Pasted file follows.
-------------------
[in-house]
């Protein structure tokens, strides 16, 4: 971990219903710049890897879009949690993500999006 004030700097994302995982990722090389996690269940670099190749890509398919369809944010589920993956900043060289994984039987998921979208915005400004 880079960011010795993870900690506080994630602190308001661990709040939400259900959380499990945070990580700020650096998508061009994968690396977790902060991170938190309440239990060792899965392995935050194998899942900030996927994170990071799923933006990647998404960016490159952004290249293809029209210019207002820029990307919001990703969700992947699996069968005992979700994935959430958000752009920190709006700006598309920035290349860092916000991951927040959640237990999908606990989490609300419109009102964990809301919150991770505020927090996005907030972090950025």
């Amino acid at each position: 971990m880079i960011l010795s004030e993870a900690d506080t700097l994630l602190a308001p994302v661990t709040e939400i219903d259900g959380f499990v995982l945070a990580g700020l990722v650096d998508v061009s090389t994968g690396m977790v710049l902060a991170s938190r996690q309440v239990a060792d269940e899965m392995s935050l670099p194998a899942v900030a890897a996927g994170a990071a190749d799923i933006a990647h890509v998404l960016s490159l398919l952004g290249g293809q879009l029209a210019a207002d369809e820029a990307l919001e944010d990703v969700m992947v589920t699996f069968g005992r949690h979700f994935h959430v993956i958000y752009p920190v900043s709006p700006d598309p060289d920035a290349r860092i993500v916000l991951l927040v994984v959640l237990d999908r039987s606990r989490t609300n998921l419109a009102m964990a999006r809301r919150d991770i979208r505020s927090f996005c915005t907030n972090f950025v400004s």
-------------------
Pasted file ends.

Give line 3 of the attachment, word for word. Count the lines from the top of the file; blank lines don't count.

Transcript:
């Amino acid at each position: 971990m880079i960011l010795s004030e993870a900690d506080t700097l994630l602190a308001p994302v661990t709040e939400i219903d259900g959380f499990v995982l945070a990580g700020l990722v650096d998508v061009s090389t994968g690396m977790v710049l902060a991170s938190r996690q309440v239990a060792d269940e899965m392995s935050l670099p194998a899942v900030a890897a996927g994170a990071a190749d799923i933006a990647h890509v998404l960016s490159l398919l952004g290249g293809q879009l029209a210019a207002d369809e820029a990307l919001e944010d990703v969700m992947v589920t699996f069968g005992r949690h979700f994935h959430v993956i958000y752009p920190v900043s709006p700006d598309p060289d920035a290349r860092i993500v916000l991951l927040v994984v959640l237990d999908r039987s606990r989490t609300n998921l419109a009102m964990a999006r809301r919150d991770i979208r505020s927090f996005c915005t907030n972090f950025v400004s």